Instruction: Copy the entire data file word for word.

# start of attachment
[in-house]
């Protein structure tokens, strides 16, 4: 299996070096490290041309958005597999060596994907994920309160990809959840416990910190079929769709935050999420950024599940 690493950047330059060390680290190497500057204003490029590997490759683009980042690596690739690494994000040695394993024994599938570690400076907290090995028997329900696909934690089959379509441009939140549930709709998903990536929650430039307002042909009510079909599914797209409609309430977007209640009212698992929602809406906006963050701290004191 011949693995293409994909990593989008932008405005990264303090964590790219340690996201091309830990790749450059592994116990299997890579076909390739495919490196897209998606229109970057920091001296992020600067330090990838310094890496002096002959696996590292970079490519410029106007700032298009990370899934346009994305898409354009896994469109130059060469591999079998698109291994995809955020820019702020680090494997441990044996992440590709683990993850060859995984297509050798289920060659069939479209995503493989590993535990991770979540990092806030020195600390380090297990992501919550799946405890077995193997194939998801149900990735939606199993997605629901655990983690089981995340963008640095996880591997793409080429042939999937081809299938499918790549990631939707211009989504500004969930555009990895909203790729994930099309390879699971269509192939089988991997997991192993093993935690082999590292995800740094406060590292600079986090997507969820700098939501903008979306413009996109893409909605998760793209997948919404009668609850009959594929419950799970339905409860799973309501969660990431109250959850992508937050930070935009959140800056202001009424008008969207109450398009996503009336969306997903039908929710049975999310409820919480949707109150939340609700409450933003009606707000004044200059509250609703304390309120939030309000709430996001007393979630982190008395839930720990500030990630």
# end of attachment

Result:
[in-house]
């Protein structure tokens, strides 16, 4: 299996070096490290041309958005597999060596994907994920309160990809959840416990910190079929769709935050999420950024599940 690493950047330059060390680290190497500057204003490029590997490759683009980042690596690739690494994000040695394993024994599938570690400076907290090995028997329900696909934690089959379509441009939140549930709709998903990536929650430039307002042909009510079909599914797209409609309430977007209640009212698992929602809406906006963050701290004191 011949693995293409994909990593989008932008405005990264303090964590790219340690996201091309830990790749450059592994116990299997890579076909390739495919490196897209998606229109970057920091001296992020600067330090990838310094890496002096002959696996590292970079490519410029106007700032298009990370899934346009994305898409354009896994469109130059060469591999079998698109291994995809955020820019702020680090494997441990044996992440590709683990993850060859995984297509050798289920060659069939479209995503493989590993535990991770979540990092806030020195600390380090297990992501919550799946405890077995193997194939998801149900990735939606199993997605629901655990983690089981995340963008640095996880591997793409080429042939999937081809299938499918790549990631939707211009989504500004969930555009990895909203790729994930099309390879699971269509192939089988991997997991192993093993935690082999590292995800740094406060590292600079986090997507969820700098939501903008979306413009996109893409909605998760793209997948919404009668609850009959594929419950799970339905409860799973309501969660990431109250959850992508937050930070935009959140800056202001009424008008969207109450398009996503009336969306997903039908929710049975999310409820919480949707109150939340609700409450933003009606707000004044200059509250609703304390309120939030309000709430996001007393979630982190008395839930720990500030990630």